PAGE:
August 16, 2018

When Devon Payne-Sturges was selected as a Fulbright Specialist, she had no idea that a month at the University of Applied Sciences in Bochum, Germany would fine tune her academic focus, raise her profile and enrich her students’ learning opportunities.

Her host institution — the Hochschule für Gesundheit, Department of Community Health — had requested an American environmental expert to teach, lecture, and collaborate on research that focused on health disparities and cumulative exposure to multiple risk factors.

Payne-Sturges’ work in the field of environmental justice — an area that addresses racial and economic disparities in exposure to environmental contaminants and associated health risks to protect vulnerable, low income, and minority populations — made her a good fit.

Currently, she holds joint appointments at the University of Maryland with the Department of Epidemiology and Biostatistics and with the Maryland Institute for Applied Environmental Health, School of Public Health. Prior to her academic appointment, she served as Assistant Commissioner for Environmental Health with the Baltimore City Health Department and then as Assistant Center Director for Human Health with the Environmental Protection Agency’s National Center for Environmental Research.

Payne-Sturges also holds a Master of Public Health degree and a Doctor of Public Health degree in environmental health sciences from Johns Hopkins Bloomberg School of Public Health.

Students from the Hochschule für Gesundheit preparing to collect data using a noise survey app.

Despite her vast academic and policy experience, she had not paid attention to noise pollution as a public health issue — that is until her German host introduced her to a digital participatory lab where students interacted with communities around multiple environmental issues. The first topic they were focusing on was noise.

“I didn’t identify with it at first as something I needed to work on,” admits Payne-Sturges. “At Hopkins, the topic of noise was not really acknowledged outside of an occupational setting.”

By contrast, a European Union directive addresses the issue of noise in communities, which may cause serious health problems such as sleep deprivation and an increase in cardiovascular risk. In the European Union, member countries are required to develop an action plan involving impacted citizens, Payne-Sturges learned.

During her Fulbright Specialist project, Payne-Sturges’s primary host, Dr. Heike Köckler, piloted a noise survey app for smart phones, which her students used to gather data in lower income neighborhoods to identify areas with high levels of noise.

“My eyes are wide open on that now,” Payne-Sturges says.

A student used the noise survey app to gather data.

Since returning to the University of Maryland, she has used the noise survey app with her own students in the College Park area and beyond.

She shared the information they gathered with one of Köckler’s graduate students, and, in turn, they created a data map. Payne-Sturges and Köckler then facilitated a discussion with their students across the Atlantic via video conference to discuss the findings.

During her grant, Payne-Sturges also gained insight into her own research on policy responses to cumulative environmental burdens. She and Köckler conducted 17 interviews with German experts to understand the subject from a European perspective.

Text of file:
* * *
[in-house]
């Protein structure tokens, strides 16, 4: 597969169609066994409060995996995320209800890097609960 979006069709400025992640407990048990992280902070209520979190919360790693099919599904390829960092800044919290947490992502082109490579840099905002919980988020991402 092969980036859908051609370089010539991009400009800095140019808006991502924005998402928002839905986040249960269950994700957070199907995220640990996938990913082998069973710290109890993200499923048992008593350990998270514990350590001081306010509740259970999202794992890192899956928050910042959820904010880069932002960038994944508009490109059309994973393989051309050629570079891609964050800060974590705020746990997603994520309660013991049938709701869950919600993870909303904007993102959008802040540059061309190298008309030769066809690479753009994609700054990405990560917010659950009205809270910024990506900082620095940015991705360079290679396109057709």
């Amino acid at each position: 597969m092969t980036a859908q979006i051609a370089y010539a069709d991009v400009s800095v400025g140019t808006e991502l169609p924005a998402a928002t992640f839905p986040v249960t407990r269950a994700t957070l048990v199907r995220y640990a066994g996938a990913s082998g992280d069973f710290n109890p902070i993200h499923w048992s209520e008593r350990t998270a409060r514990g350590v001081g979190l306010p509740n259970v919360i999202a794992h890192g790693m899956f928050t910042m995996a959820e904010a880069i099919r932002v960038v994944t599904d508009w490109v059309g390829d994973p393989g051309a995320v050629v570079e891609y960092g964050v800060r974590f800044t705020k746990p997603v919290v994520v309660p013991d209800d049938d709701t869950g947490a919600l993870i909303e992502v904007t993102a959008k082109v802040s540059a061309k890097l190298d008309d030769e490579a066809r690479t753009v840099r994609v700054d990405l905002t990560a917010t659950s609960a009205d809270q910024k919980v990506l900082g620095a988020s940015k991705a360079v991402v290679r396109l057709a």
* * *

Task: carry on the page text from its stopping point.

They also convened a small international workshop with academic researchers to examine how issues of cumulative risk and environmental justice are addressed in Germany, the Netherlands, and the United States. Based on that workshop, she and Köckler are collaborating on a manuscript through regular Skype calls.

“It’s almost like I haven’t left,” she jokes.

Less than a year since the Fulbright Specialist returned to the U.S., the relationship with her host continues to strengthen.

Köckler is coming for a three-week visit in September 2018, and the two have big plans. They want to build on the University of Maryland’s existing global classroom initiative to design an entirely virtual course to collaboratively teach students at both universities.

“None of this would have been possible without the Fulbright Specialist Program,” marvels Payne-Sturges. “The experience had a huge impact on me personally and professionally.”

She adds: “I’m up for tenure next year. The experience brought a lot of attention to what I’m doing. It has helped me gain professional exposure and notoriety in my college. I believe it will be very helpful to me.”

Stephanie Genkin is a media and content strategist for World Learning, a non-profit organization that focuses on international development, education and exchange programs — including the Fulbright Specialist Program. She was a producer at CNN for 15 years and before that a freelance print reporter based in the Middle East. She earned an MPhil. in Middle Eastern Studies from the University of Oxford, St. Antony’s College and was a Fulbright Scholar to Jordan.

The Fulbright Specialist Program was established in 2001 by the U.S. Department of State and the Bureau of Educational and Cultural Affairs (ECA) to enable U.S. professionals and scholars to work on short-term projects overseas in conjunction with local host institutions.

For more information about the Fulbright Specialist Program or to apply, please go to: